As a result of the manifold mediums I work in, my artistic persona is stylistically nonconformist. My visual art appetite is a melange of celluloid photographs, pastels and film/video. My contemporary photography will psychologically register with the viewer according to whether B&W or color film is my source, as well as their unconscious optical interaction with my emotional intent. Likewise a counterpoint exists in what appears as an academically derived sophistication of fine photographs vs. the innocence & naïveté of my pastels and drawings.
The film & video sensibilities I employ simultaneously embody American story structure while deconstructed in the classically abstract manner of European cinema. Coupled with a pre-occupation for thematic drive, my aesthetic priorities have led to four completed bodies of work, all of which share the common traits of being depopulated & faithful to the natural world, culminating in series’ from the South of France, Manhattan’s Lower East Side, Flanders, London and the Western Catskills. My current focus is the figure along with flora and marine subjects of the Gulf coast of Florida.
A recurring phenomena found in my work, as an essentially self-taught artist, is that despite the absence of any formal influence by artists of previous era’s, I have nonetheless discovered limited after-the-fact-affinities with specific movements and artists. In both realms I was thoroughly without introduction or consciousness concerning such entities until after establishing my own output. As a draughtsman and pastelist I have no discernible identification with peers or predecessors. And as opposed to being inspired by photographers, my historical reference has always been cinematographers. While craftsman from neither idiom are responsible for influencing my work, I did encounter ‘after the fact affinities’ with cinematographers James Wong Howe, Massimo Vitali and Christopher Doyle.
The moody romanticism, historical significance and vernacular attributes of my inspiration have served as the real inertia for my attempts to liberate my works to artistically carbon-date the emblems of both nature & global society.
Posted in 35 mm b&w film, art, Belgium, drawings, film, France, Lahary Pittman, London, Manhattan, museum, New York, New York City, pastels, pastels, photographs, video
Tagged 35mm film, artist, B&W film, gelatin silver, handmade, London, silver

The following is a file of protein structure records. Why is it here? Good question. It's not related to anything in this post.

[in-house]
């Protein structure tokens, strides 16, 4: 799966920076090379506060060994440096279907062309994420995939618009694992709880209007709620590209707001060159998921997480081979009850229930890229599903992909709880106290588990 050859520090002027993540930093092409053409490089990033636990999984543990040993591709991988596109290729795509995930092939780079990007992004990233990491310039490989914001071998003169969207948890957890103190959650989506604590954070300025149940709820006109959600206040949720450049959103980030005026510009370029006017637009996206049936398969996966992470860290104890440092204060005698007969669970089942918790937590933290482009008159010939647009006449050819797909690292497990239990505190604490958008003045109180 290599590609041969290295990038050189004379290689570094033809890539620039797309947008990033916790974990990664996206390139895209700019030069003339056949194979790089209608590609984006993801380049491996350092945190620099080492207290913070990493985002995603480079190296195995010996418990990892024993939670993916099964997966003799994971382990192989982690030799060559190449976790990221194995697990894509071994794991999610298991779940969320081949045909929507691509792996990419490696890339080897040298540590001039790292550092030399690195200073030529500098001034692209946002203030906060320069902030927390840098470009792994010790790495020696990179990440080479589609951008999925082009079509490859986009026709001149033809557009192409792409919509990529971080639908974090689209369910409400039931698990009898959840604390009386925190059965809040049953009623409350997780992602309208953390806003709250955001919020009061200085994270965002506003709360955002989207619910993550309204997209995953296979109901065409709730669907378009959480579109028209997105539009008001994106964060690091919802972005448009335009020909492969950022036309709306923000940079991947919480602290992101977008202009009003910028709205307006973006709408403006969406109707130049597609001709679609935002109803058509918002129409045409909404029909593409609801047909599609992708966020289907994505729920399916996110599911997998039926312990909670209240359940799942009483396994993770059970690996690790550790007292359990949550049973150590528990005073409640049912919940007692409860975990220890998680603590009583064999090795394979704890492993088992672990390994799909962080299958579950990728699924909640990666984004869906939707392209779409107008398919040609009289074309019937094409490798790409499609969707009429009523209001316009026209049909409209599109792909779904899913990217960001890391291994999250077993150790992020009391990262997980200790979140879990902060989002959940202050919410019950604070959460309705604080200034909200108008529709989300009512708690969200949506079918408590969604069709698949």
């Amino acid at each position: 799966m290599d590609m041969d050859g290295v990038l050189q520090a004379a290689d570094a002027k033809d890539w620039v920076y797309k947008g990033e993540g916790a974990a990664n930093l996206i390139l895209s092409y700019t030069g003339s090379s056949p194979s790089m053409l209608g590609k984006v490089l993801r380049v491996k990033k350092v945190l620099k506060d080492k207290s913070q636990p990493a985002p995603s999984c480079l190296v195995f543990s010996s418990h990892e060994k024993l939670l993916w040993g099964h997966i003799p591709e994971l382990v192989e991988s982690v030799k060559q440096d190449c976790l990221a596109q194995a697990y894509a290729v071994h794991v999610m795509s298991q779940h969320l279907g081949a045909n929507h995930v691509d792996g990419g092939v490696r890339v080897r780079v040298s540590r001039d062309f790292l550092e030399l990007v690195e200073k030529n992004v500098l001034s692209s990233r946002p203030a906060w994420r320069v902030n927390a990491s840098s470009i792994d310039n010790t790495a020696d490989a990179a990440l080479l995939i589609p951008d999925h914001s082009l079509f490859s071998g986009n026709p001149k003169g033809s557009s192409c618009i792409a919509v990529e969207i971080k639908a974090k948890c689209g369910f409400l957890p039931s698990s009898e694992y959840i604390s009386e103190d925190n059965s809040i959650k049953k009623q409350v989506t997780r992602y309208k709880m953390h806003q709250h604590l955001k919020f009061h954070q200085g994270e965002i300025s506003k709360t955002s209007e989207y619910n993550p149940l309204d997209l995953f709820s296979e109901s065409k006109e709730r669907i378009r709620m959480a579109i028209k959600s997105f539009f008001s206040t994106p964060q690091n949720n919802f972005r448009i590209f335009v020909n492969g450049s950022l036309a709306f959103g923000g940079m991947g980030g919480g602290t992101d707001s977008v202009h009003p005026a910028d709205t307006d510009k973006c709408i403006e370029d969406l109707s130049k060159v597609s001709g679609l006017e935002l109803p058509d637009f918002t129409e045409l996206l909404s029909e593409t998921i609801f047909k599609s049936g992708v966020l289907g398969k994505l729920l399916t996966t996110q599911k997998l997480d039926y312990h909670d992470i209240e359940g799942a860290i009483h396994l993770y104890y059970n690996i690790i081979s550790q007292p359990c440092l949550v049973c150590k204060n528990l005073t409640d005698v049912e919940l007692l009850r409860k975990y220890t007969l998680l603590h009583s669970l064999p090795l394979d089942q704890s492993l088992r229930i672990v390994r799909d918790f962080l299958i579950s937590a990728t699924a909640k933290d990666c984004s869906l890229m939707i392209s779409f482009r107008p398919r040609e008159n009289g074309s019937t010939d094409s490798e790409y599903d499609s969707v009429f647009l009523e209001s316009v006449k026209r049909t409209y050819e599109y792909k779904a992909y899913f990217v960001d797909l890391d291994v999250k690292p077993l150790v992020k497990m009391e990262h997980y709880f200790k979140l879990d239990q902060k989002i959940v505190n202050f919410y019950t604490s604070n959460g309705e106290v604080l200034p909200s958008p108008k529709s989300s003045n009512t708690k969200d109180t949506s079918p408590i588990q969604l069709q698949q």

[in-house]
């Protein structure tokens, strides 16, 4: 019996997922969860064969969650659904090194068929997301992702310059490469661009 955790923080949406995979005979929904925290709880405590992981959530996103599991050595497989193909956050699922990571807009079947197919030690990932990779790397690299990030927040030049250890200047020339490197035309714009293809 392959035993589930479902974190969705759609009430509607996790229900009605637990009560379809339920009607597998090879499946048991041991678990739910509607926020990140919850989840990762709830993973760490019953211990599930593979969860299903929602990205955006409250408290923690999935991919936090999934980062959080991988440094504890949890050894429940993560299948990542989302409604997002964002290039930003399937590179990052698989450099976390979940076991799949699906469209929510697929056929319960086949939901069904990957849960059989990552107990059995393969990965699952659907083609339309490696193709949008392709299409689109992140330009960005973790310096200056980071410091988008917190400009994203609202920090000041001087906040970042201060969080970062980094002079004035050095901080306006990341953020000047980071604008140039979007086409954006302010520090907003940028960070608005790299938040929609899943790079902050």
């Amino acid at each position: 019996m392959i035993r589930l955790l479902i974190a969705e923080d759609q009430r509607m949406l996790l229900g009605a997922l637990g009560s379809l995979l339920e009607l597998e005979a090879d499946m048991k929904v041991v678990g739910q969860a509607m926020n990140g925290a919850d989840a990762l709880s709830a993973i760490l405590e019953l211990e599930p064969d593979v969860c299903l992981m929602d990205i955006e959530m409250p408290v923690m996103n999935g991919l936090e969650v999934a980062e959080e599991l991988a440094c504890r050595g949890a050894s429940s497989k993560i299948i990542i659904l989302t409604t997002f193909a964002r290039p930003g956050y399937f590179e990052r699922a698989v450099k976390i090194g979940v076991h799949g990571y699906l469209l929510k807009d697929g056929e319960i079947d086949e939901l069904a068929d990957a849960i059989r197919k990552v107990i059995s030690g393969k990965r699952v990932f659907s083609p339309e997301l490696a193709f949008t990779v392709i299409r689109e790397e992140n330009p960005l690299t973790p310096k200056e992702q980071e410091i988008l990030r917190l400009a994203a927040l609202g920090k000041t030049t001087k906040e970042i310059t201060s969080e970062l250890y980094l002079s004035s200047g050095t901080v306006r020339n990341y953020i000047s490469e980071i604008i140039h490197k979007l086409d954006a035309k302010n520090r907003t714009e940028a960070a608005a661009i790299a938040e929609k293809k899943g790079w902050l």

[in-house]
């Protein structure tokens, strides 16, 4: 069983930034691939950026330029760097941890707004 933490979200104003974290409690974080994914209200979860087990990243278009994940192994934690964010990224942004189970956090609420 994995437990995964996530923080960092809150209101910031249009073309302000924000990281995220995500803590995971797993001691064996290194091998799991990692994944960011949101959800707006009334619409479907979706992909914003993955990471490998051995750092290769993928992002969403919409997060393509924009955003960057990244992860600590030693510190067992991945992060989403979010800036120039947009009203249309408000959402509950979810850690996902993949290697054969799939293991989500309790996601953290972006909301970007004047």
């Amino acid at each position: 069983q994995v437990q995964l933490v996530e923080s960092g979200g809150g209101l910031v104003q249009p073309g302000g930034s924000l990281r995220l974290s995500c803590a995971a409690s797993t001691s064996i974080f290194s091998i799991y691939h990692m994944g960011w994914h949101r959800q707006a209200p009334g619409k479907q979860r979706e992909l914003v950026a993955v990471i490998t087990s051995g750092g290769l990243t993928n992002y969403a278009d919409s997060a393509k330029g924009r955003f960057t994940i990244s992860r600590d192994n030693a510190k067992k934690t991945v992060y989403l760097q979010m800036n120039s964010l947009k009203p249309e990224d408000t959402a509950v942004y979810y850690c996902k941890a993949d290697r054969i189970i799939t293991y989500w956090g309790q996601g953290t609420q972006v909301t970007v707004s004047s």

“Hackney Carriages” London, 2010; (c) Lahary
In London a hackney or hackney carriage (also called a black cab, hack or London taxi) is a carriage or automobile for hire. This bold B&W photograph was taken at the Liverpool St. “London Underground” station merely one block from certain set locations for both “Match Point” by Woody Allen and “Basic Instinct 2”. In the United Kingdom, the name hackney carriage refers to a taxicab licensed by the Public Carriage Office in Greater London. In the United States, the police department of the city of Boston has a Hackney Carriage Unit, analogous to taxicab regulators in other cities, that issues Hackney Carriage medallions to its operators. Thus the origin of the New York colloquial term “hack” (taxi or taxi-driver), “hackstand” (taxi stand), and “hack license” (taxi license) are derived from “hackney carriage”.
The name ‘hackney’ was once thought to be an anglicized derivative of French haquenée—a horse of medium size recommended for lady riders; however, current opinion is that it is derived from the village name Hackney (now part of London). The first documented ‘hackney coach’—the forerunner of the more generic ‘hackney carriage’—operated in London in 1621. Astoundingly, “electric hackney carriages” appeared even before the introduction of the internal combustion engine to vehicles for hire in 1901..pre-dating recent automobile innovations such as the Chevrolet Volt, Toyota Prius etc. by 110 years!
Posted in 35 mm b&w film, 35 mm film, art, film, Lahary Pittman, London, New York City, photographs
Tagged 35mm film, black & white, Europe, gelatin silver, London, photographs, print